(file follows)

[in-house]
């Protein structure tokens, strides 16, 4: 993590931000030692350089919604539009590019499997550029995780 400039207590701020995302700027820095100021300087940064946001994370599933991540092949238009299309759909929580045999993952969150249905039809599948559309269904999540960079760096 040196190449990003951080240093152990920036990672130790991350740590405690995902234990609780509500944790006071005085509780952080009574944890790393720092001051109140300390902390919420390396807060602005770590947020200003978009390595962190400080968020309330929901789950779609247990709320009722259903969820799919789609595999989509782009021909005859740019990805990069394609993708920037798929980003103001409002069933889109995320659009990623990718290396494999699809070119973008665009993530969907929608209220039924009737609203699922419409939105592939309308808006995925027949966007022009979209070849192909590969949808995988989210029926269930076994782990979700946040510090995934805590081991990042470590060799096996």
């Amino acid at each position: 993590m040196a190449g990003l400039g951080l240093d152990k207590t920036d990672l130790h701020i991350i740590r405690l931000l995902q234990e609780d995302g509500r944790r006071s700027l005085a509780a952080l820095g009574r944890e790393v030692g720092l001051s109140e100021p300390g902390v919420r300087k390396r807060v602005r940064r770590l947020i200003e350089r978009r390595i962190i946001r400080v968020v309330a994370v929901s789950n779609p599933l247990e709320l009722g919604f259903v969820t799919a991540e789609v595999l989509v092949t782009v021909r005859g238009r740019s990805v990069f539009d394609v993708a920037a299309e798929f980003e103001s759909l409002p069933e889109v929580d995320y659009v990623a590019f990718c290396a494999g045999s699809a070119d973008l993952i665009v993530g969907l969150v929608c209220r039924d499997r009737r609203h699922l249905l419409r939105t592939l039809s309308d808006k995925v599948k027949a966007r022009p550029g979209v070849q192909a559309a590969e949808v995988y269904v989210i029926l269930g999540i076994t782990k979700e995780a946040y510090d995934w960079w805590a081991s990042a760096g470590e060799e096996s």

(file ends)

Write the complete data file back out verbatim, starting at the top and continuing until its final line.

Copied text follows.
[in-house]
């Protein structure tokens, strides 16, 4: 993590931000030692350089919604539009590019499997550029995780 400039207590701020995302700027820095100021300087940064946001994370599933991540092949238009299309759909929580045999993952969150249905039809599948559309269904999540960079760096 040196190449990003951080240093152990920036990672130790991350740590405690995902234990609780509500944790006071005085509780952080009574944890790393720092001051109140300390902390919420390396807060602005770590947020200003978009390595962190400080968020309330929901789950779609247990709320009722259903969820799919789609595999989509782009021909005859740019990805990069394609993708920037798929980003103001409002069933889109995320659009990623990718290396494999699809070119973008665009993530969907929608209220039924009737609203699922419409939105592939309308808006995925027949966007022009979209070849192909590969949808995988989210029926269930076994782990979700946040510090995934805590081991990042470590060799096996």
């Amino acid at each position: 993590m040196a190449g990003l400039g951080l240093d152990k207590t920036d990672l130790h701020i991350i740590r405690l931000l995902q234990e609780d995302g509500r944790r006071s700027l005085a509780a952080l820095g009574r944890e790393v030692g720092l001051s109140e100021p300390g902390v919420r300087k390396r807060v602005r940064r770590l947020i200003e350089r978009r390595i962190i946001r400080v968020v309330a994370v929901s789950n779609p599933l247990e709320l009722g919604f259903v969820t799919a991540e789609v595999l989509v092949t782009v021909r005859g238009r740019s990805v990069f539009d394609v993708a920037a299309e798929f980003e103001s759909l409002p069933e889109v929580d995320y659009v990623a590019f990718c290396a494999g045999s699809a070119d973008l993952i665009v993530g969907l969150v929608c209220r039924d499997r009737r609203h699922l249905l419409r939105t592939l039809s309308d808006k995925v599948k027949a966007r022009p550029g979209v070849q192909a559309a590969e949808v995988y269904v989210i029926l269930g999540i076994t782990k979700e995780a946040y510090d995934w960079w805590a081991s990042a760096g470590e060799e096996s």